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Personal Jurisdiction in the Internet Age: A Virtual Learning Case Study, Preservation Issues, and a Sockdolager

The First Circuit Court of Appeals recently confronted the "frontiers of personal jurisdiction in the internet age" in Chen v. United States Sports Academy Inc. There, the court was faced with a dilemma: applying personal jurisdiction principles in the context of a national online education provider. In resolving the issue and affirming the trial court's dismissal of the plaintiff's claims, the First Circuit discussed some preservation issues related to the record.

United States Sports Academy Inc. (USSA) offers a distance learning program that allows students to complete their coursework through an online learning platform that is "accessible twenty-four hours a day in all fifty states." The Plaintiff Kuan Chen started his work on a doctoral degree in sports management in Alabama, where USSA has its principal place of business. Before finishing his degree program, however, he moved to Massachusetts. At some point thereafter, he sought to resume work on his degree. A disagreement arose between the plaintiff and USSA as to what he needed to do to finish his degree, and he filed suit in Massachusetts.

USSA moved to dismiss for want of personal jurisdiction, relying on an affidavit executed by its president. The district court granted the motion, concluding that the plaintiff did not establish a sufficient basis for general or specific jurisdiction. The First Circuit affirmed in a comprehensive, colorful, and highly readable opinion from Judge Selya. He was joined in his opinion by Judge Kayatta and Justice Souter (retired), sitting by designation.

The First Circuit agreed with the district court that there was no sufficient basis for either general or specific jurisdiction, holding that "it is nose-on-the-face plain that USSA's general business operations are not sufficiently entrenched in Massachusetts as to render USSA at home there" and that the "sockdolager is that all of USSA's alleged case-specific contacts with Massachusetts - apart from its general maintenance of a website and online learning platform accessible in all fifty states - stem from Chen's unilateral activity."

Notwithstanding, the panel was clear that virtual businesses do not automatically get a free pass: "We do not discount the possibility that a corporation's pervasive virtual presence in a forum may be the linchpin for a finding that its business contacts are so continuous and systematic as to render it at home in the forum - especially since a corporation, like an individual, may have a number of homes. But the mere whiff of a virtual presence will not suffice."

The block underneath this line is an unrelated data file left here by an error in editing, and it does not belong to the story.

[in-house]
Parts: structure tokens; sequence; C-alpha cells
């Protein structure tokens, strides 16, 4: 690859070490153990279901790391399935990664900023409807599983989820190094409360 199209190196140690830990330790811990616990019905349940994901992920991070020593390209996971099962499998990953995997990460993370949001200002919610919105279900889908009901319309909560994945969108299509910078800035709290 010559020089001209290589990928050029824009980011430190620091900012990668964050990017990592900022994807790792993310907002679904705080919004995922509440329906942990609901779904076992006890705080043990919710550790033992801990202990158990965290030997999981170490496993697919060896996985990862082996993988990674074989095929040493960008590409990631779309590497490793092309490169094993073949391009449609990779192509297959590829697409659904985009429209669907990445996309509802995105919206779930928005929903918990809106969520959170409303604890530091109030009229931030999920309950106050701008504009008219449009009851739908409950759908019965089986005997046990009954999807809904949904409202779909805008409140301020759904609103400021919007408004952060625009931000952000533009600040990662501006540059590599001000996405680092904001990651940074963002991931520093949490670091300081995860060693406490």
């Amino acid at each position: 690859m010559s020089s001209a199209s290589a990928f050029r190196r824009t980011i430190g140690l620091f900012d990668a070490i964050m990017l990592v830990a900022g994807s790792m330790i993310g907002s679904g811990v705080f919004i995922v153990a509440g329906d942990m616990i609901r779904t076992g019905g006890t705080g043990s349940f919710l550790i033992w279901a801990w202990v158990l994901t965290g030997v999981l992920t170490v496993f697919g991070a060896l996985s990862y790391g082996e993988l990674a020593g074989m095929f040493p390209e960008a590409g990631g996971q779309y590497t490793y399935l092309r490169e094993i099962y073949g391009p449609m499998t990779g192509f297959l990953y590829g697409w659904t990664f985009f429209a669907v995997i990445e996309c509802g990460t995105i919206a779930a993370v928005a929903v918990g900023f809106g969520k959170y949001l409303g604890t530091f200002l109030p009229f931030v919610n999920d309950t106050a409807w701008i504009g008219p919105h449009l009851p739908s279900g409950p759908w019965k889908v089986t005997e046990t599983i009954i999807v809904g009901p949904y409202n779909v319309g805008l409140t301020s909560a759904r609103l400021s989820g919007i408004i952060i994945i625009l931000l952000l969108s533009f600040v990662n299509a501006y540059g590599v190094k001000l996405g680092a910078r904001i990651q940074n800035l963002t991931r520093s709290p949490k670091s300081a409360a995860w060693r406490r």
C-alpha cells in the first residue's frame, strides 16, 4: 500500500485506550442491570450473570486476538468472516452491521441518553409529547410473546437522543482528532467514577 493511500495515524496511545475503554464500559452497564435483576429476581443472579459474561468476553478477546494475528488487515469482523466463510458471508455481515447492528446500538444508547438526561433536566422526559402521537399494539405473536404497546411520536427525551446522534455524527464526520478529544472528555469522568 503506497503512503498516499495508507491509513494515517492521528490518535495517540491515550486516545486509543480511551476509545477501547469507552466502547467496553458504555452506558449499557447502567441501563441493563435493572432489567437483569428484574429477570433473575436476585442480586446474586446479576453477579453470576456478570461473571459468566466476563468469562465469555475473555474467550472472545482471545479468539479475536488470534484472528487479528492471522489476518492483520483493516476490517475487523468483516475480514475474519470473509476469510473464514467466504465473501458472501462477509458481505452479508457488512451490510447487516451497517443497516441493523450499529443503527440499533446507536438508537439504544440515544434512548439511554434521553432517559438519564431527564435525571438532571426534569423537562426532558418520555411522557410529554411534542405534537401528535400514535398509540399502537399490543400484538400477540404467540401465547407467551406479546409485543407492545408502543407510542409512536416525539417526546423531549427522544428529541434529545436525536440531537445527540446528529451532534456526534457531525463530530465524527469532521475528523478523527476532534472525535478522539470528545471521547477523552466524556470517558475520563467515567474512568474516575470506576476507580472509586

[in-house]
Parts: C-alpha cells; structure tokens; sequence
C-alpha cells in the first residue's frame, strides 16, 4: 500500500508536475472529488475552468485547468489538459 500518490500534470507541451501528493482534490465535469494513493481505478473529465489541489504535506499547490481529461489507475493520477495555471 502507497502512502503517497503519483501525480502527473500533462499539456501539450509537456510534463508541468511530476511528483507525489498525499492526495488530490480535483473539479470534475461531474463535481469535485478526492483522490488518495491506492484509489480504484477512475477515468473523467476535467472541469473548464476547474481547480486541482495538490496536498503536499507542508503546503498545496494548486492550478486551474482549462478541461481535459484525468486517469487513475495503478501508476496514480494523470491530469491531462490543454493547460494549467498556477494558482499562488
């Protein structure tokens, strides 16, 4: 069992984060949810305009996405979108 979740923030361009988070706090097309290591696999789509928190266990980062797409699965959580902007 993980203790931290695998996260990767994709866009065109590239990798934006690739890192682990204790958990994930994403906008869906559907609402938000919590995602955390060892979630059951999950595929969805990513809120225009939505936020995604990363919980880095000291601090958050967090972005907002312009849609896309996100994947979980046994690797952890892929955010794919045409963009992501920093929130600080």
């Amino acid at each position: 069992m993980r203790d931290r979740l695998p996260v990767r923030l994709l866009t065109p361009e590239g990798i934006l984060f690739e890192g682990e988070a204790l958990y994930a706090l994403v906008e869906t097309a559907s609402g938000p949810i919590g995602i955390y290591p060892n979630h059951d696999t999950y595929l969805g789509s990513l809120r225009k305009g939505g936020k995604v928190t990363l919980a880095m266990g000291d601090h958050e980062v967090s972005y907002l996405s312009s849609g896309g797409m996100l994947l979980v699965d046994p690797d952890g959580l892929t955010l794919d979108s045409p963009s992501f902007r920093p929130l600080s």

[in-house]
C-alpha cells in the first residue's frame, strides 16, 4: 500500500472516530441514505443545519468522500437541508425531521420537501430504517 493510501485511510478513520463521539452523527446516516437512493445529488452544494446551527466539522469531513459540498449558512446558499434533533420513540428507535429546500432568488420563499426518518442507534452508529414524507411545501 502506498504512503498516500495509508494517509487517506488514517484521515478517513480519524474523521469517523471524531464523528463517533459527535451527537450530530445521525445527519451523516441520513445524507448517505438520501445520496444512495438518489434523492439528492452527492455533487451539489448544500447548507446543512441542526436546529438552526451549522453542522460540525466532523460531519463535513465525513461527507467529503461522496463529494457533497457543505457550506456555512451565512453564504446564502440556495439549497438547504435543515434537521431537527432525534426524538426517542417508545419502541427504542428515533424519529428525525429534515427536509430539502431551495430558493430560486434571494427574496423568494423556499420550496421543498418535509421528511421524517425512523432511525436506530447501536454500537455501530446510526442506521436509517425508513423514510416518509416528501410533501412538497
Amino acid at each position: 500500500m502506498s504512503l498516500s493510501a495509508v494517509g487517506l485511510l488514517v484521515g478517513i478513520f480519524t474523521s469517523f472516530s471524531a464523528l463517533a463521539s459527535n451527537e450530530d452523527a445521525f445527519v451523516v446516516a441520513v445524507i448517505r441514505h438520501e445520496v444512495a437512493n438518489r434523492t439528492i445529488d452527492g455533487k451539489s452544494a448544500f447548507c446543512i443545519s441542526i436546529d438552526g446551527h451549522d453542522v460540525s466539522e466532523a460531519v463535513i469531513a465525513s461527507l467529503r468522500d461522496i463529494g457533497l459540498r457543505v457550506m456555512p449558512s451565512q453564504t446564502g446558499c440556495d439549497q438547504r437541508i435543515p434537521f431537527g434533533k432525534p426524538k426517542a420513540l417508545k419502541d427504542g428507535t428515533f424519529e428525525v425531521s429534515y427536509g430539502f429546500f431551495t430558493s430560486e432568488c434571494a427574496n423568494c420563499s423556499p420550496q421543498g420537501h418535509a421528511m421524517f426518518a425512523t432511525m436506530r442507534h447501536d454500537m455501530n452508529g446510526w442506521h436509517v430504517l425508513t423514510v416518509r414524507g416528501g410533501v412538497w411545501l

Although the court's decision did not solely turn on preservation principles, those principles permeate the analysis. For example, the plaintiff did not offer any evidence to counter the contents of USSA's affidavit. Consequently, the First Circuit held, the district court had the right to treat the factual assertions embedded in the affidavit as undisputed and to rely on those facts when resolving the motion to dismiss.

The plaintiff still had "another arrow in his quiver. He argues that the affidavit's validity was 'unchecked' inasmuch as the parties 'had not yet commenced discovery.'" The First Circuit, however, concluded that "[t]his arrow, too, flies wide of the mark. Chen had ample opportunity to move for jurisdictional discovery but failed to do so. A party who chooses not to avail himself of an opportunity for discovery can scarcely be heard to complain when the lack of such discovery thereafter redounds to his detriment."

Further, the plaintiff never moved to strike the affidavit, nor did he object to the district court's consideration of it. These omissions proved fatal to his belated attempt to challenge the affidavit on appeal, with the First Circuit explaining: "If any principle is settled in this circuit, it is that, absent the most extraordinary circumstances, legal theories not raised squarely in the lower court cannot be broached for the first time on appeal."

Neither was the First Circuit swayed by the plaintiff's argument that USSA "affects the Massachusetts economy by drawing students away from Massachusetts educational institutions," as the plaintiff had offered "nothing in the way of proof, apart from his own bare statements, to support these charges." Likewise, the plaintiff had offered no evidence that USSA aimed its informational website specifically at prospective students in Massachusetts, derived significant revenue from Massachusetts-based individuals through its maintenance of this website, or solicited the plaintiff's enrollment or reenrollment through the website while he was in Massachusetts.


  • The evidentiary record often matters in personal jurisdiction challenges, even when resolved without a formal evidentiary hearing. Here, the First Circuit stressed that point in a case in which the motion was resolved by the prima facie approach without an evidentiary hearing. Under the prima facie approach, an inquiring court asks whether the plaintiff proffered evidence, which, taken at face value, suffices to show all facts essential to personal jurisdiction. A plaintiff cannot rely solely on conclusory averments but must "adduce evidence of specific facts." At the same time, "the court must consider undisputed facts proffered by the defendant that bear on jurisdiction."
  • Preservation of the record is not just a technical formality; it is good advocacy. Often, naked arguments are not sufficient. Consider a request for jurisdictional discovery or the use of affidavits to build your record to present or defend a personal jurisdiction issue.
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